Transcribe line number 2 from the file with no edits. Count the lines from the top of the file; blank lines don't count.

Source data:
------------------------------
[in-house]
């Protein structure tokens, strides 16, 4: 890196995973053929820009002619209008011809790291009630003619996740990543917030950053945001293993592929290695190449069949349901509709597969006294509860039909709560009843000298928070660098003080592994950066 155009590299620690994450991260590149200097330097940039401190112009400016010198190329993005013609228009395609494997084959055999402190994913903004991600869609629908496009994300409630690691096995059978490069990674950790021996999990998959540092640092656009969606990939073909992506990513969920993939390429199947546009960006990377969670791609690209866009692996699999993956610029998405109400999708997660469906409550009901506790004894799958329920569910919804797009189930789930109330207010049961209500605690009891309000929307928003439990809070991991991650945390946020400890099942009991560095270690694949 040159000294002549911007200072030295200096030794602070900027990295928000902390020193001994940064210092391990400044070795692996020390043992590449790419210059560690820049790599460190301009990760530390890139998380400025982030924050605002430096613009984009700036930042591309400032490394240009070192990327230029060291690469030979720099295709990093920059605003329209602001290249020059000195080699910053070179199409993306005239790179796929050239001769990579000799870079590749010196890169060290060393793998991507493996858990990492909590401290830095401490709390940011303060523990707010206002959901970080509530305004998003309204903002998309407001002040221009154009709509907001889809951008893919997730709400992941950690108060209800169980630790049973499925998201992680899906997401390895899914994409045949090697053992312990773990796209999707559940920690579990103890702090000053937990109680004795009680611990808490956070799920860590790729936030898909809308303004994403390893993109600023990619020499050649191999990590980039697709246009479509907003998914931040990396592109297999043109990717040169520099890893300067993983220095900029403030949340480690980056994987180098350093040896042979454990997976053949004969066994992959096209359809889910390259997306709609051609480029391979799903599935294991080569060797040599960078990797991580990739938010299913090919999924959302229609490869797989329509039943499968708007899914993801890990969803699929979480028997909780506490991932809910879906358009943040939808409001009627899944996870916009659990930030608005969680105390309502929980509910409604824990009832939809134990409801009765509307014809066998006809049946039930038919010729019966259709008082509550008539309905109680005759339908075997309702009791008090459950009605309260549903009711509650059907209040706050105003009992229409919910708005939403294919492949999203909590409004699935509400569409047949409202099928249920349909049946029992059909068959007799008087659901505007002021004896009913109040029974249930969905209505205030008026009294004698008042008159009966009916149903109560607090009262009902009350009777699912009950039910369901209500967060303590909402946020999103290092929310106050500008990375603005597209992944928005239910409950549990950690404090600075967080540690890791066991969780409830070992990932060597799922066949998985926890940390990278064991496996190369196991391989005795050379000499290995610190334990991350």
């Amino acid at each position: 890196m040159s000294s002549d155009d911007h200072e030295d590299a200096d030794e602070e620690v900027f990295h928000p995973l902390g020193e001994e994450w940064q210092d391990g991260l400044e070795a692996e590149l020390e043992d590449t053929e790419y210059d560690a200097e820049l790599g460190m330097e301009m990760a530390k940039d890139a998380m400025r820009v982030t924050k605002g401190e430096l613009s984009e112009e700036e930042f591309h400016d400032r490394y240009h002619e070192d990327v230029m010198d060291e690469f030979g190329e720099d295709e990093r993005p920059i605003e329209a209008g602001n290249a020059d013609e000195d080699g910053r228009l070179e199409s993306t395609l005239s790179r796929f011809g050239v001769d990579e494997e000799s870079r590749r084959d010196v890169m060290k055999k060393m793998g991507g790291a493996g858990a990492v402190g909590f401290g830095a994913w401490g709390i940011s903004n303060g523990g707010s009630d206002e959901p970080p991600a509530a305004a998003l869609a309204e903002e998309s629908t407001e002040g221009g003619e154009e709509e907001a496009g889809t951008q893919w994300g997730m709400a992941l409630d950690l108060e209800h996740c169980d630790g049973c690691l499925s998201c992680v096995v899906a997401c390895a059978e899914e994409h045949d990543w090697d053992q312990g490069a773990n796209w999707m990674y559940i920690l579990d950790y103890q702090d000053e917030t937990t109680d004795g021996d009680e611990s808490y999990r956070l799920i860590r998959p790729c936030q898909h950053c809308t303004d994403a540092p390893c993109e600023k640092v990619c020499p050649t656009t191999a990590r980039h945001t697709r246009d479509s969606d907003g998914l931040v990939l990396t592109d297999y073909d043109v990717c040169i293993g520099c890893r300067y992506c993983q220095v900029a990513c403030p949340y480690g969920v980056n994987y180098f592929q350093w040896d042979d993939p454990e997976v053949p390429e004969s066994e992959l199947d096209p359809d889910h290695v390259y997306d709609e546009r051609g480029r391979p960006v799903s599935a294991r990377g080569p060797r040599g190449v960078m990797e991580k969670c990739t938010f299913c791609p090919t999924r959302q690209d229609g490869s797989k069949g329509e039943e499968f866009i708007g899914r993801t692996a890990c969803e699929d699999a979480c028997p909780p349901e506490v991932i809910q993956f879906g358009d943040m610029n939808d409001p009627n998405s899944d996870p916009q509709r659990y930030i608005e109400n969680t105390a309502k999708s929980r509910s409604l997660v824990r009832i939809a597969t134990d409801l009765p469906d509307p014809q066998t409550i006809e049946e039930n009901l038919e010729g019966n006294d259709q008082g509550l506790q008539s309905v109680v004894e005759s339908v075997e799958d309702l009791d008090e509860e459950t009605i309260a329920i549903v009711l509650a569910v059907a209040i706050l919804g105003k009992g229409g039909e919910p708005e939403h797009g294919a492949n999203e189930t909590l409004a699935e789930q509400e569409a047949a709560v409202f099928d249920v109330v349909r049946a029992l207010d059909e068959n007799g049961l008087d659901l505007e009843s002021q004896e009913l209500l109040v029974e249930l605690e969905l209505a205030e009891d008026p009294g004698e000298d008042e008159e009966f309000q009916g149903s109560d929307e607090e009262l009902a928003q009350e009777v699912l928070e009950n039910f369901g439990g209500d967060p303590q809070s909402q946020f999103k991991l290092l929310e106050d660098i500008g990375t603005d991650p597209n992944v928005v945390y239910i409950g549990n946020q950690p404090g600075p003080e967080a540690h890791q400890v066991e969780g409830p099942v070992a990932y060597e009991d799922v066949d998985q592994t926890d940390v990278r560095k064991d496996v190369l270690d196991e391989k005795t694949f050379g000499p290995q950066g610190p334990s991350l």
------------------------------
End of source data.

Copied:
């Protein structure tokens, strides 16, 4: 890196995973053929820009002619209008011809790291009630003619996740990543917030950053945001293993592929290695190449069949349901509709597969006294509860039909709560009843000298928070660098003080592994950066 155009590299620690994450991260590149200097330097940039401190112009400016010198190329993005013609228009395609494997084959055999402190994913903004991600869609629908496009994300409630690691096995059978490069990674950790021996999990998959540092640092656009969606990939073909992506990513969920993939390429199947546009960006990377969670791609690209866009692996699999993956610029998405109400999708997660469906409550009901506790004894799958329920569910919804797009189930789930109330207010049961209500605690009891309000929307928003439990809070991991991650945390946020400890099942009991560095270690694949 040159000294002549911007200072030295200096030794602070900027990295928000902390020193001994940064210092391990400044070795692996020390043992590449790419210059560690820049790599460190301009990760530390890139998380400025982030924050605002430096613009984009700036930042591309400032490394240009070192990327230029060291690469030979720099295709990093920059605003329209602001290249020059000195080699910053070179199409993306005239790179796929050239001769990579000799870079590749010196890169060290060393793998991507493996858990990492909590401290830095401490709390940011303060523990707010206002959901970080509530305004998003309204903002998309407001002040221009154009709509907001889809951008893919997730709400992941950690108060209800169980630790049973499925998201992680899906997401390895899914994409045949090697053992312990773990796209999707559940920690579990103890702090000053937990109680004795009680611990808490956070799920860590790729936030898909809308303004994403390893993109600023990619020499050649191999990590980039697709246009479509907003998914931040990396592109297999043109990717040169520099890893300067993983220095900029403030949340480690980056994987180098350093040896042979454990997976053949004969066994992959096209359809889910390259997306709609051609480029391979799903599935294991080569060797040599960078990797991580990739938010299913090919999924959302229609490869797989329509039943499968708007899914993801890990969803699929979480028997909780506490991932809910879906358009943040939808409001009627899944996870916009659990930030608005969680105390309502929980509910409604824990009832939809134990409801009765509307014809066998006809049946039930038919010729019966259709008082509550008539309905109680005759339908075997309702009791008090459950009605309260549903009711509650059907209040706050105003009992229409919910708005939403294919492949999203909590409004699935509400569409047949409202099928249920349909049946029992059909068959007799008087659901505007002021004896009913109040029974249930969905209505205030008026009294004698008042008159009966009916149903109560607090009262009902009350009777699912009950039910369901209500967060303590909402946020999103290092929310106050500008990375603005597209992944928005239910409950549990950690404090600075967080540690890791066991969780409830070992990932060597799922066949998985926890940390990278064991496996190369196991391989005795050379000499290995610190334990991350």